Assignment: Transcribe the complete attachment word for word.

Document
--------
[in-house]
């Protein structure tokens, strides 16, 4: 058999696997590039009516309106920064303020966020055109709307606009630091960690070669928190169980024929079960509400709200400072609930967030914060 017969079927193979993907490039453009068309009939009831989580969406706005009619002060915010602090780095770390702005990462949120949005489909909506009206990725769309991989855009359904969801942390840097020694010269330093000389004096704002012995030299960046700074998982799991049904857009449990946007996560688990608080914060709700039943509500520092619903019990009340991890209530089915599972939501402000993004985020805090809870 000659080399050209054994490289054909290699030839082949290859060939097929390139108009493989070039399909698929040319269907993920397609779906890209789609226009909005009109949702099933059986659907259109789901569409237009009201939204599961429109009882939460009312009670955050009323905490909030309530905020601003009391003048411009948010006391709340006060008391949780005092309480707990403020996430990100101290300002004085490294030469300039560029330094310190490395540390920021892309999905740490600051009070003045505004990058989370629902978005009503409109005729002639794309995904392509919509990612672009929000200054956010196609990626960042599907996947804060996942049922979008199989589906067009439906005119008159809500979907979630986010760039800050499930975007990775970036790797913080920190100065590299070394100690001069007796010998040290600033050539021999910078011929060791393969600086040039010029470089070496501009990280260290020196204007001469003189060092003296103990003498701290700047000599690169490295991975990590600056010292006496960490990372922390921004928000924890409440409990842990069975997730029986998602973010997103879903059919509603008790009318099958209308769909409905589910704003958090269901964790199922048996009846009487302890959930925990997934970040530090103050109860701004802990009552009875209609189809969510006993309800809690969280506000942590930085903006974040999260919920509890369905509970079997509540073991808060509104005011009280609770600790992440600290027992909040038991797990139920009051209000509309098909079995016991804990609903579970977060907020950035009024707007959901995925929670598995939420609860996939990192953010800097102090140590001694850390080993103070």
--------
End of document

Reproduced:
[in-house]
């Protein structure tokens, strides 16, 4: 058999696997590039009516309106920064303020966020055109709307606009630091960690070669928190169980024929079960509400709200400072609930967030914060 017969079927193979993907490039453009068309009939009831989580969406706005009619002060915010602090780095770390702005990462949120949005489909909506009206990725769309991989855009359904969801942390840097020694010269330093000389004096704002012995030299960046700074998982799991049904857009449990946007996560688990608080914060709700039943509500520092619903019990009340991890209530089915599972939501402000993004985020805090809870 000659080399050209054994490289054909290699030839082949290859060939097929390139108009493989070039399909698929040319269907993920397609779906890209789609226009909005009109949702099933059986659907259109789901569409237009009201939204599961429109009882939460009312009670955050009323905490909030309530905020601003009391003048411009948010006391709340006060008391949780005092309480707990403020996430990100101290300002004085490294030469300039560029330094310190490395540390920021892309999905740490600051009070003045505004990058989370629902978005009503409109005729002639794309995904392509919509990612672009929000200054956010196609990626960042599907996947804060996942049922979008199989589906067009439906005119008159809500979907979630986010760039800050499930975007990775970036790797913080920190100065590299070394100690001069007796010998040290600033050539021999910078011929060791393969600086040039010029470089070496501009990280260290020196204007001469003189060092003296103990003498701290700047000599690169490295991975990590600056010292006496960490990372922390921004928000924890409440409990842990069975997730029986998602973010997103879903059919509603008790009318099958209308769909409905589910704003958090269901964790199922048996009846009487302890959930925990997934970040530090103050109860701004802990009552009875209609189809969510006993309800809690969280506000942590930085903006974040999260919920509890369905509970079997509540073991808060509104005011009280609770600790992440600290027992909040038991797990139920009051209000509309098909079995016991804990609903579970977060907020950035009024707007959901995925929670598995939420609860996939990192953010800097102090140590001694850390080993103070």